Travel News: Much anger over Angers

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An Irish airline is under fire for failing to deliver passengers to the place they were expecting to land - but for once, it's not Ryanair that is responsible. The low-cost carrier Aer Arann has told passengers who booked on its new thrice-weekly services from Manchester and Luton to Angers, in the Loire Valley, that they will, instead, fly to and from Nantes - 60 miles downstream.

The intended service was to have filled a geographical gap, and stimulate tourism, in the châteaux country between Tours and Nantes, which are both served from the UK. Angers is located on the river Maine, just upstream from its confluence with the Loire. In the 12th century, it was the power base of Henry Plantagenet, Count of Anjou, Duke of Normandy and King of England. It has a fine cathedral and an imposing fortress, containing fragments of a 14th-century tapestry.

Because of what Aer Arann says were problems securing air-traffic control cover at the city's Marce airport, Angers lost its flights to Nantes - which already has regular services on British Airways and Ryanair from Gatwick and Stansted respectively.

Travellers who have already booked on the routes are being contacted and offered refunds if they decline to accept the switch in airports. But many customers have been angered by the change. Keith Ward of West Yorkshire had bought flights for his wife and a friend to fly from Manchester to Angers and back early next month.

"Nantes is around 100 miles in the wrong direction as far as my wife's ultimate destination is concerned. She and her friend would be two women landing late at night in a strange place. My wife is too nervous to hire a car and drive herself. Taxi fares would presumably be exhorbitant. It is all highly inconvenient and we feel let down."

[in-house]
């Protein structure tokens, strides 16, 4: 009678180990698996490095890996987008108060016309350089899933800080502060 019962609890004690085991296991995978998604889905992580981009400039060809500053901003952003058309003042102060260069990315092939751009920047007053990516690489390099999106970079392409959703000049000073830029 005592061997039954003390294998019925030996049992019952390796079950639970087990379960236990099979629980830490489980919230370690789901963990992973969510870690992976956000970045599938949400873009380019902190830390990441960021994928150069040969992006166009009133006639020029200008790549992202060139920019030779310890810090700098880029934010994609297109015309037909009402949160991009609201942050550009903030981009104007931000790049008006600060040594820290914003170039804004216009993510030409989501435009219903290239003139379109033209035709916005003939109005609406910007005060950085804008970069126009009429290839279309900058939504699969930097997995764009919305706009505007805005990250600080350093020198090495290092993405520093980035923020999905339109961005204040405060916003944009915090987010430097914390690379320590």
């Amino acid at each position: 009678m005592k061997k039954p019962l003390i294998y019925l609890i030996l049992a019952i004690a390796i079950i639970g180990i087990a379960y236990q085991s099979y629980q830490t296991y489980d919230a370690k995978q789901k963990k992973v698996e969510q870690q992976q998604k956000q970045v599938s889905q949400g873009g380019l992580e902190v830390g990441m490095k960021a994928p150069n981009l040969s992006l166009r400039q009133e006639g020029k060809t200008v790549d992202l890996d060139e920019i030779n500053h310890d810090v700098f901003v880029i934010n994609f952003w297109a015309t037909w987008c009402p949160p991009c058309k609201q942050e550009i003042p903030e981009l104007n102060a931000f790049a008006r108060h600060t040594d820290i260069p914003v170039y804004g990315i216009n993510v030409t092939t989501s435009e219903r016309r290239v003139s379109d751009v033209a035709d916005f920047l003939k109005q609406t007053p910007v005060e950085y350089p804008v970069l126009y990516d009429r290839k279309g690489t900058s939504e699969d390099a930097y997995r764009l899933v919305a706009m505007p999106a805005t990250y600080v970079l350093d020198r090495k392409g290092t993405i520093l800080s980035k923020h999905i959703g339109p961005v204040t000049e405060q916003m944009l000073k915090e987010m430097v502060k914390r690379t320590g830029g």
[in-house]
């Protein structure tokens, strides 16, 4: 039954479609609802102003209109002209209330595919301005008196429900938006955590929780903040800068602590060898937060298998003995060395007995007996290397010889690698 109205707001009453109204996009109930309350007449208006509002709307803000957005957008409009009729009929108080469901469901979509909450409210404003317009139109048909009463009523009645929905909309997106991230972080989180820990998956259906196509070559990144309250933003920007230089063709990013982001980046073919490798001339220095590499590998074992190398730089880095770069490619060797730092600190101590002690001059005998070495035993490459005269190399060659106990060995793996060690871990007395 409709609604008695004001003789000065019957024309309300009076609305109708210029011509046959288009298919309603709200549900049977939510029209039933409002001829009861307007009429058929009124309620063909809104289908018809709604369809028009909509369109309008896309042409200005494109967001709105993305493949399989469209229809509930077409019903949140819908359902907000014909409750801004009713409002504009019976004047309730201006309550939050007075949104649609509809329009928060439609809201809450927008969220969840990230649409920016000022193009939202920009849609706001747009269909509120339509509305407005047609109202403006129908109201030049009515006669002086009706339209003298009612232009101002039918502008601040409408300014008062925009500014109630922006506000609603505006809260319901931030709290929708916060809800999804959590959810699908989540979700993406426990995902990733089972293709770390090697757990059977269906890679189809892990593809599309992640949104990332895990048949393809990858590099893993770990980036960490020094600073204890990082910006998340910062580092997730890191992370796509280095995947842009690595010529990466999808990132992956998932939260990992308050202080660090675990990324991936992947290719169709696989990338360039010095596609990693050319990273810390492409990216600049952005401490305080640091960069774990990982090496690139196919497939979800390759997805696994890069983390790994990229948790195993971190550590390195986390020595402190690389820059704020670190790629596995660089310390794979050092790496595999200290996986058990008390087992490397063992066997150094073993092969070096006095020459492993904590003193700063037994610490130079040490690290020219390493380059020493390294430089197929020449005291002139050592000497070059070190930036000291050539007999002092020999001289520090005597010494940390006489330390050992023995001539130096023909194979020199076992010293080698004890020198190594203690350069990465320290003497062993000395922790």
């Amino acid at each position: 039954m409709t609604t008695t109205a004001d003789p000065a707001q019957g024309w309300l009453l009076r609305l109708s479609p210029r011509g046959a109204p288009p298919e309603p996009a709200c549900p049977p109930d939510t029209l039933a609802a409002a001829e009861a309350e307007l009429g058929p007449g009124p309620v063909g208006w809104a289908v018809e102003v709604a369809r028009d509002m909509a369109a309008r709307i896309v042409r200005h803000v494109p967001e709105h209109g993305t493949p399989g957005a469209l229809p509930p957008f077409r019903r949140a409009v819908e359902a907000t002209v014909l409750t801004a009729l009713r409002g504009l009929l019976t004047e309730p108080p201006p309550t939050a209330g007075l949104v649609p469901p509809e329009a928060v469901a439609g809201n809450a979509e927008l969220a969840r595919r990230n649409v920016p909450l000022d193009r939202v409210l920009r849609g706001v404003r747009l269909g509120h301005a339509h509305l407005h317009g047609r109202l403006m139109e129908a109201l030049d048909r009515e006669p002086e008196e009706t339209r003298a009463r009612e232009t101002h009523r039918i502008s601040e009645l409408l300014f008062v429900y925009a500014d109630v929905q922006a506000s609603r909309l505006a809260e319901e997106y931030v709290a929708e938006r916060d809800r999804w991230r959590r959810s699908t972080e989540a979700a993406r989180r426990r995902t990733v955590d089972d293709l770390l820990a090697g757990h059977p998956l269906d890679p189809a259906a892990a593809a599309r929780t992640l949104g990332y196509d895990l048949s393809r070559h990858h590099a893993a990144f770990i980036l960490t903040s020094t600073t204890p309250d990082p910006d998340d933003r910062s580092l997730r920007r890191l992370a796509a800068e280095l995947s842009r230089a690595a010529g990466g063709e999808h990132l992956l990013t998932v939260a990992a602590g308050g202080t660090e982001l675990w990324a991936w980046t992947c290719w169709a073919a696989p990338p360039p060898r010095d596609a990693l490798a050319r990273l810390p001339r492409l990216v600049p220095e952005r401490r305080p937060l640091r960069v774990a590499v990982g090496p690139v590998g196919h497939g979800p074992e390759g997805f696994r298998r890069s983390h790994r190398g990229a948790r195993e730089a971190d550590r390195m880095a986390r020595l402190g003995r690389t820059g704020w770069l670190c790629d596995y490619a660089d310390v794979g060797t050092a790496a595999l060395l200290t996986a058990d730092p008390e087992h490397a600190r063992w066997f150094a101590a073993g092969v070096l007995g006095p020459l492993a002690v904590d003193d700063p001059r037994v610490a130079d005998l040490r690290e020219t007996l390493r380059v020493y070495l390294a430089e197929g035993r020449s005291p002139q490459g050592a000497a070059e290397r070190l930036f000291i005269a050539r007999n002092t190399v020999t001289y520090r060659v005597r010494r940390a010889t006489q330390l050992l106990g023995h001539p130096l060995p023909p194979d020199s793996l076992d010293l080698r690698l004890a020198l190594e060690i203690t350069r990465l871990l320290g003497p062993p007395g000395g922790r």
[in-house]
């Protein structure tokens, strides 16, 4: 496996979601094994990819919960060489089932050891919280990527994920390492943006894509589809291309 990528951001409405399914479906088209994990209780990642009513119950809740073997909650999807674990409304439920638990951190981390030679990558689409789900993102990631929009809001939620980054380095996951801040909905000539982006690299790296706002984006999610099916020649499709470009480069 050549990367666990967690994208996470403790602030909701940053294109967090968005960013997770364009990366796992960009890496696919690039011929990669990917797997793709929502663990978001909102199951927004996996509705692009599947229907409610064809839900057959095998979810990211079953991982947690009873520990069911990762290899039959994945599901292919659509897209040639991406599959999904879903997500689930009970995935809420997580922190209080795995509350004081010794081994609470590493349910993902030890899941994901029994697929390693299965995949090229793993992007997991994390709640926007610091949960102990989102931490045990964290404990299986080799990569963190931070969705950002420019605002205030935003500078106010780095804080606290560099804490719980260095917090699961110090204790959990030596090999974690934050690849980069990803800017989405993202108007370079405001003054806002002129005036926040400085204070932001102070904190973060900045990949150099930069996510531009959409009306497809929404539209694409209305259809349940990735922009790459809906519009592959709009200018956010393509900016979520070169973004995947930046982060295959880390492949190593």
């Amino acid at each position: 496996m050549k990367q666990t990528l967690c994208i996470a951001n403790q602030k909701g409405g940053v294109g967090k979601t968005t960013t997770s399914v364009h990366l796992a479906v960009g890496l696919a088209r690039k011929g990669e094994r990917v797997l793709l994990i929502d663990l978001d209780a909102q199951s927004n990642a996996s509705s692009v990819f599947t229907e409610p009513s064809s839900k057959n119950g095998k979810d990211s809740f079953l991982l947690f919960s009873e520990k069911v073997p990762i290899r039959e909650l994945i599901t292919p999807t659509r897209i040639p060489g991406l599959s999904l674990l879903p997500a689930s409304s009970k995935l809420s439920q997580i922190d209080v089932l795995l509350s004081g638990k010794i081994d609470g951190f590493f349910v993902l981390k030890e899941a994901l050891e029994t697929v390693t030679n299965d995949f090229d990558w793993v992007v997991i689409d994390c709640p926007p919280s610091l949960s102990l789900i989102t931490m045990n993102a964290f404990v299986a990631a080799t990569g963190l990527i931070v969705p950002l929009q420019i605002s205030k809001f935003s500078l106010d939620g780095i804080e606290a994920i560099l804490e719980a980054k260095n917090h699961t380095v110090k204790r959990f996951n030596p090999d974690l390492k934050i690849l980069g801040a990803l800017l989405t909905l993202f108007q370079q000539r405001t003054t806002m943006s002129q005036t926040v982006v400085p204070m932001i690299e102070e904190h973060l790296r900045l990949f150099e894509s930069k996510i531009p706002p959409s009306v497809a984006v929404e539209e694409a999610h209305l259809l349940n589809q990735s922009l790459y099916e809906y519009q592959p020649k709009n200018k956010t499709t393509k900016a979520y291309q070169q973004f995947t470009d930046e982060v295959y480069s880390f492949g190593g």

Aer Arann is Ireland's third airline, after Ryanair and Aer Lingus, and has a fleet of 11 ATR propeller aircraft. It began life in 1974 with a shuttle service between Galway and the Aran Islands, off the west coast. Twenty years later, the carrier began to create a regional network, serving airports and routes not covered by Ryanair.

This year, it has expanded rapidly from the UK to Europe - a recent addition was a new flight from Cardiff to Lorient in southern Brittany. Aer Arann also picked up some of the routes lost when Air Wales ended passenger services two months ago, and has replaced Ryanair on the Cardiff-Dublin route.Last year, the European Commission imposed rules on compensation when passengers are delayed, overbooked or find their flight is cancelled at short notice. But the regulations do not cover cases like this, where the destination airport is moved and advance warning is given.

THE POLISH airline Centralwings has abandoned its route between Leeds-Bradford and Warsaw after just seven weeks. The carrier - whose slogan is "Pay less, expect more" - has abandoned the West Yorkshire airport entirely. Centralwings blames "fleet constraints" for its decision to axe the route. It is believed, though, that fares and loads were proving disappointing, and the airline decided to cut its losses. SkyEurope, Wizz Air, easyJet and Ryanair are all competing fiercely between northern England and Poland.

Centralwings services from Gatwick and Edinburgh to several Polish destinations are continuing.

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